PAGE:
Guest Post: The Console War isn’t about hardware – It’s about IPs

Here’s another guest post for you all to enjoy. Check out more details about the author below! Now over to Charlie:

Since February this year, we have heard a lot about Sony’s console offering and we’ve heard a lot about Microsoft’s console offering. It’s been in the mainstream media as well as the specialist press and online publications. The gaming conferences have been streamed live online, in order to cover these momentous announcements and Pre-orders have been taken at multiple retailers across the UK, Europe and the US, showing unrivalled and growing interest in the games console industry. But in the end, when the consoles are released I suspect it won’t be the hardware that is the deciding factor for many people to base their purchasing decisions on.

Hardware Vs Gameplay

The Sony press conference back in February, followed by E3 and Gamescom were great for Japan’s technology giant. The specifications looked impressive and a significant step-up from the PS3 hardware list. Better still, it looked like Sony had concentrated more on the online functionality of the console, offering switch-in switch-out modes within games, flashing in and out to the main system screen in order to check something online or communicate with Friends on social platforms. Game and Video streaming opportunities will offer flexibility that was something that the Playstation needed and the new hardware now supports this. In addition to the interface design changes and the impending GAIKAI streaming service, the overall spec is impressive.

The same really can be said for the Xbox One deals that will be available, despite reports of them having a miserable E3, which was the case technically when they announced a more expensive product compared to Sony’s and caused controversy over the online second-hand options which they later reneged on. The Xbox always had a more rounded entertainment focus within their interface, with a strong online offering in Xbox Live. What disappointed this year, was their lack of exciting IPs and over-priced equipment, as well as the aforementioned “second-hand online” announcement. Combined, it didn’t do them any favours.

According to John Carmack from Id Software, (producers of the Doom and Quake titles), the two consoles are very similar and have the same “capabilities”.


Rumours that the PS4’s GPU could be 50% more powerful, providing a boost in performance suggests another victory for Sony in the war against its rival but in fact, it would seem the Xbox One also has this “capability”. They both use the same shaders and DirectX 11.1 support. Both use the AMD X86 Jaguar chip. Naysayers love to jump on the negative and I am a Playstation gamer and always have been but even I can see that the differences between the two consoles will not be noticeable from a performance point of view. These are the two top-end products in this industry. What will separate them will be much simpler than how powerful the tech is. It will be a question of, How strong will their game catalogue be and what new IPs will capture people’s attention?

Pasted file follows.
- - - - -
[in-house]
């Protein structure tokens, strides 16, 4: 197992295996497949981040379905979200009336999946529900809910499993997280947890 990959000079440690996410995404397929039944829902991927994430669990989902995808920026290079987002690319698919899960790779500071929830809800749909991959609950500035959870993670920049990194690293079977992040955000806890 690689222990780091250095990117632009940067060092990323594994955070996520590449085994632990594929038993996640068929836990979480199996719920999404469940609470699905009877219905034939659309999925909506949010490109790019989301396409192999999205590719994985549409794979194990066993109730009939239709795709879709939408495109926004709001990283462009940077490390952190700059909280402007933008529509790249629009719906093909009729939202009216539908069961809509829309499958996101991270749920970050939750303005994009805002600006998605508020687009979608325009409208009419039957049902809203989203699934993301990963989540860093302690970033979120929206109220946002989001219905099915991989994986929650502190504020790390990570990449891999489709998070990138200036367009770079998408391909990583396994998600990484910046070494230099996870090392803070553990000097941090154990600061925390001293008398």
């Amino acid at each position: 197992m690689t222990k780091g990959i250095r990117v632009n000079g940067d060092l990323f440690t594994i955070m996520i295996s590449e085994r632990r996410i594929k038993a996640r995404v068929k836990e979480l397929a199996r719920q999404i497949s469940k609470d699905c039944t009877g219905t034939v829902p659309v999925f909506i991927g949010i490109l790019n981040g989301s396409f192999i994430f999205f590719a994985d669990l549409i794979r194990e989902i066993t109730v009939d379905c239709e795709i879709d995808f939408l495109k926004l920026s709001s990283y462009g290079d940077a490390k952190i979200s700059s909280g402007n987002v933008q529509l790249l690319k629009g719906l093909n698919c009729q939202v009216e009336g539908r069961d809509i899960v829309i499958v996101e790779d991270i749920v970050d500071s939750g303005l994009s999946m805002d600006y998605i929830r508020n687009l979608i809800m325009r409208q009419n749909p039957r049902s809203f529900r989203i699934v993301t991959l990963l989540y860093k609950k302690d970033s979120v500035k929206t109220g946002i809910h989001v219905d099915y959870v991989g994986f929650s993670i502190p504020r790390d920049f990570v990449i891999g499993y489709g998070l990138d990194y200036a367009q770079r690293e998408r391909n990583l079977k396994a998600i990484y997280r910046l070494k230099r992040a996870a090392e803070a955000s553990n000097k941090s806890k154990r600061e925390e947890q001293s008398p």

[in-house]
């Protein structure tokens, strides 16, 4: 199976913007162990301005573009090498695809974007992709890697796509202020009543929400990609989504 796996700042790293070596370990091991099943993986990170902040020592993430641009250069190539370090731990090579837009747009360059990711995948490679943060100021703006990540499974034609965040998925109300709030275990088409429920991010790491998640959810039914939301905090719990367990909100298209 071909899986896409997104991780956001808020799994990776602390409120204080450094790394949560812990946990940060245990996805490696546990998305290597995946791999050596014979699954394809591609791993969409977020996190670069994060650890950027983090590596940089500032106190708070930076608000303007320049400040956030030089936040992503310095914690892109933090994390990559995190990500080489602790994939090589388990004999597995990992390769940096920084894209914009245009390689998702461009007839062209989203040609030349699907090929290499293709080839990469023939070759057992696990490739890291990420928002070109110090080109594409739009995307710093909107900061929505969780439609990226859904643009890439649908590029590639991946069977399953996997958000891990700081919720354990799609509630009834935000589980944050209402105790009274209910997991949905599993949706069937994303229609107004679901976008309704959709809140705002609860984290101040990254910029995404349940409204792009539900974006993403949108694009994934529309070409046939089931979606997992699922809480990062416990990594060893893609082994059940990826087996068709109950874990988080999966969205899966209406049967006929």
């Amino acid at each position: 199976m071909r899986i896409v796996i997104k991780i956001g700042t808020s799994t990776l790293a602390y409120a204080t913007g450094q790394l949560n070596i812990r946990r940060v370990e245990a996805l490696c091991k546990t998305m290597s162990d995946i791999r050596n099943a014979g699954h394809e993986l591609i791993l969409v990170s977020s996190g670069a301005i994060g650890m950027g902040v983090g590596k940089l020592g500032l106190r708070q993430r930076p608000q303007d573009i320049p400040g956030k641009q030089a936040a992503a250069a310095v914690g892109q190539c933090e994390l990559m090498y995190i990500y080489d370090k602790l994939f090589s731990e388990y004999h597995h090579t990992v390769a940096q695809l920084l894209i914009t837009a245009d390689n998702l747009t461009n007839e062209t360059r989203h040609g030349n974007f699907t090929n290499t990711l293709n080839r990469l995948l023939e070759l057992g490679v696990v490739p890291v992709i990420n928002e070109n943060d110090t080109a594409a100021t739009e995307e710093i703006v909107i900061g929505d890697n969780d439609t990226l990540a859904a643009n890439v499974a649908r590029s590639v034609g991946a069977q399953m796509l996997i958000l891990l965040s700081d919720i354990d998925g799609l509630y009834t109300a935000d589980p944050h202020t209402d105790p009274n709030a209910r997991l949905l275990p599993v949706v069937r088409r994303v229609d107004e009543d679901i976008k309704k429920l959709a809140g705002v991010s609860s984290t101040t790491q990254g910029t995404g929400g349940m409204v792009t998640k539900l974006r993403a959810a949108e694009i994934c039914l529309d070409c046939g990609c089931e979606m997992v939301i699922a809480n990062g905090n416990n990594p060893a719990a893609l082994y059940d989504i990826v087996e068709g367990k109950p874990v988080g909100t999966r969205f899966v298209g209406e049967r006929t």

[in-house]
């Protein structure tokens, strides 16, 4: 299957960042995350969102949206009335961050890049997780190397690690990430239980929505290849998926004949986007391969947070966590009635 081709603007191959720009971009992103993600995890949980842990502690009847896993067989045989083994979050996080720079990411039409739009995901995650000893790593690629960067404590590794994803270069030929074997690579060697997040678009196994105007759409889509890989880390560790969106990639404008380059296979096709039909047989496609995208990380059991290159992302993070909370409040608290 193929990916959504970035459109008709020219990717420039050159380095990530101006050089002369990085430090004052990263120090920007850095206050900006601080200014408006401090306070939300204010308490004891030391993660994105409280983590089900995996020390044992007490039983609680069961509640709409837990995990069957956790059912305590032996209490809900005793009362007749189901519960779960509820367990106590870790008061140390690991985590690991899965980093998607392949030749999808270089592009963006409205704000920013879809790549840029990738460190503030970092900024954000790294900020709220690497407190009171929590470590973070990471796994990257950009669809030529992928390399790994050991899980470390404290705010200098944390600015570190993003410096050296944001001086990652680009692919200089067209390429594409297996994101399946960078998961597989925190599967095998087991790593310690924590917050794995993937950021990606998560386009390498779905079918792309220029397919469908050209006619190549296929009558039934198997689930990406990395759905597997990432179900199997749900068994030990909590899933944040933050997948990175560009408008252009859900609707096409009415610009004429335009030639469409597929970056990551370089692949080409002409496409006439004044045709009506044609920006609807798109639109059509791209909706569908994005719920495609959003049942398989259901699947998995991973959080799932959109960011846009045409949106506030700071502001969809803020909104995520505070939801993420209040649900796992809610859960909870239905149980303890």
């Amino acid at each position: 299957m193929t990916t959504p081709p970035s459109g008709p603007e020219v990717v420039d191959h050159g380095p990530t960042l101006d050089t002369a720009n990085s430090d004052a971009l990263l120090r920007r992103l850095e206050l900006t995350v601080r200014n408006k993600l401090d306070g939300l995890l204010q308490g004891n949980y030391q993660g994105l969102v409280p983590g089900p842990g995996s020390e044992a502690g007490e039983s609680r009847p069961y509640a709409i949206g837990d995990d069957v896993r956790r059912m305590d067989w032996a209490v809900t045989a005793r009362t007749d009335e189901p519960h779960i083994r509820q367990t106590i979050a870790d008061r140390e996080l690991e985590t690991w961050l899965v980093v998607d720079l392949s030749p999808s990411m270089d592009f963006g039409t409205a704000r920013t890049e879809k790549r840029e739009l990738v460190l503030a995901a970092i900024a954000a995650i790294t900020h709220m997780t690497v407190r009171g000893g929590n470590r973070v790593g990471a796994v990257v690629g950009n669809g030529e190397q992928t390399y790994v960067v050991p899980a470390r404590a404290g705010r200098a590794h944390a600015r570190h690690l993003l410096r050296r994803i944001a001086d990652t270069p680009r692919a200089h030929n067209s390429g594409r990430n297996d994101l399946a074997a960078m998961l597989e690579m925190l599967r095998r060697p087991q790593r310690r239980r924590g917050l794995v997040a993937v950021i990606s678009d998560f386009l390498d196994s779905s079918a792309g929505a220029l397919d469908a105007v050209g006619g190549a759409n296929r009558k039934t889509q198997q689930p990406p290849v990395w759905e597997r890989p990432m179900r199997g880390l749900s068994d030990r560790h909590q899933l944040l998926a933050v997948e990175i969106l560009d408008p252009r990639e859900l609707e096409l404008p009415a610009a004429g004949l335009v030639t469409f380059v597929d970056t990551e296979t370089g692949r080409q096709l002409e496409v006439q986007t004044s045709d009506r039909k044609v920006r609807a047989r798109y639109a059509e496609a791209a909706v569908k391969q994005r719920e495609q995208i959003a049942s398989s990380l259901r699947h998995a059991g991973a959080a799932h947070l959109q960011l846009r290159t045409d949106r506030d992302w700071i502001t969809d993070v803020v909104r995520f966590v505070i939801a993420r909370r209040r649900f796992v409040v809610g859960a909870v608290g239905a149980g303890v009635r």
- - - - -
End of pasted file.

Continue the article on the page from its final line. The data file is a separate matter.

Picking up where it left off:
It’s all about the titles

Ultimately, it’s been a long time since consumers purely bought a games console just on the spec alone. What games are available is a massive pull and exclusives help to secure a fan base which manufacturers hope will retain future sales. Looking at the offerings from both consoles, the PS4 does seem to just edge out Microsoft.

Sony’s competing against the Xbox’s big fan favourite, Forza Motorsport with Driveclub. Killzone on the PS4 looks to be going head to head with Titanfall and Knack could cater for the younger audience, with hours of graphical mayhem to enjoy. The future release of Metal Gear Solid 5 is hotly anticipated too. The damp squib that followed Microsoft’s announcements at E3 didn’t help the lack of enthusiasm for an already limited game offering. Surely they will have turned public opinion around by November?

There are of course mainstream titles which will be available for both platforms and these will probably be the focus for a lot of gamers, such as Fifa 14, Watchdogs, Call of Duty Ghosts and Assassins Creed 4. Although, admittedly it remains to be seen whether the developers have made a mistake by releasing these titles early on the PS3 and Xbox 360 first, only for people to realise they want to play it on their shiny new next-gen console and have to fork out the same money again to do it, due to the lack of backwards compatibility.

It’s clear though, that interest in the IPs that will be available has grown since their respective announcements and Microsoft and Sony cannot just rely on heavy-spec machines to win people over. The demand for great gameplay experience is huge and it’s perhaps time for the two companies to stop sabre-rattling at each other and focus on delivering what consumers really want for the next ten years.

Author Bio:

Charlie works for Console and writes regularly for various online gaming blogs. His interest is in console gaming and he can’t wait to see what bundles come out for the PS4 in November.


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